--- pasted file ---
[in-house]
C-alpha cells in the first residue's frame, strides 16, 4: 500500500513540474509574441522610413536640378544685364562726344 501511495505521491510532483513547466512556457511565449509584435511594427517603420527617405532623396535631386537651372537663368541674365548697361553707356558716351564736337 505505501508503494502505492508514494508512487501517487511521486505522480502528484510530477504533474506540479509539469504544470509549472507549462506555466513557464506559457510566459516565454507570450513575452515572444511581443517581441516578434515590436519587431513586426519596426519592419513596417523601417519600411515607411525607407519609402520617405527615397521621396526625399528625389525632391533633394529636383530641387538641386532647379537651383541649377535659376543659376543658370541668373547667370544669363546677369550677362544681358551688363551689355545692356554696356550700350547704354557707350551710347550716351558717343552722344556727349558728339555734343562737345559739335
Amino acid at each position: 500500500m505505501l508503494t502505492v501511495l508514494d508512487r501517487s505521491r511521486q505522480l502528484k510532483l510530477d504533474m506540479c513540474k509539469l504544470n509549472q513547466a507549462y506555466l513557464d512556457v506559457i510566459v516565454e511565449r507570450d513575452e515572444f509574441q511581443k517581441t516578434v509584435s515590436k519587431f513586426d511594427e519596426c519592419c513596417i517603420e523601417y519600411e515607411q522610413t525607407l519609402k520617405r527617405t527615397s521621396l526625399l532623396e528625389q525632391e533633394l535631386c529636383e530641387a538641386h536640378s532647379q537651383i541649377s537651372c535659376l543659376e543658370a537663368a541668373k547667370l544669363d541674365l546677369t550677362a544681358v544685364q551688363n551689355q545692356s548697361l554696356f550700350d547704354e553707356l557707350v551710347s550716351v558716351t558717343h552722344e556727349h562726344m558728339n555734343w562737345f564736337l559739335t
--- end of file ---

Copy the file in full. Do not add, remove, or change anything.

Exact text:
[in-house]
C-alpha cells in the first residue's frame, strides 16, 4: 500500500513540474509574441522610413536640378544685364562726344 501511495505521491510532483513547466512556457511565449509584435511594427517603420527617405532623396535631386537651372537663368541674365548697361553707356558716351564736337 505505501508503494502505492508514494508512487501517487511521486505522480502528484510530477504533474506540479509539469504544470509549472507549462506555466513557464506559457510566459516565454507570450513575452515572444511581443517581441516578434515590436519587431513586426519596426519592419513596417523601417519600411515607411525607407519609402520617405527615397521621396526625399528625389525632391533633394529636383530641387538641386532647379537651383541649377535659376543659376543658370541668373547667370544669363546677369550677362544681358551688363551689355545692356554696356550700350547704354557707350551710347550716351558717343552722344556727349558728339555734343562737345559739335
Amino acid at each position: 500500500m505505501l508503494t502505492v501511495l508514494d508512487r501517487s505521491r511521486q505522480l502528484k510532483l510530477d504533474m506540479c513540474k509539469l504544470n509549472q513547466a507549462y506555466l513557464d512556457v506559457i510566459v516565454e511565449r507570450d513575452e515572444f509574441q511581443k517581441t516578434v509584435s515590436k519587431f513586426d511594427e519596426c519592419c513596417i517603420e523601417y519600411e515607411q522610413t525607407l519609402k520617405r527617405t527615397s521621396l526625399l532623396e528625389q525632391e533633394l535631386c529636383e530641387a538641386h536640378s532647379q537651383i541649377s537651372c535659376l543659376e543658370a537663368a541668373k547667370l544669363d541674365l546677369t550677362a544681358v544685364q551688363n551689355q545692356s548697361l554696356f550700350d547704354e553707356l557707350v551710347s550716351v558716351t558717343h552722344e556727349h562726344m558728339n555734343w562737345f564736337l559739335t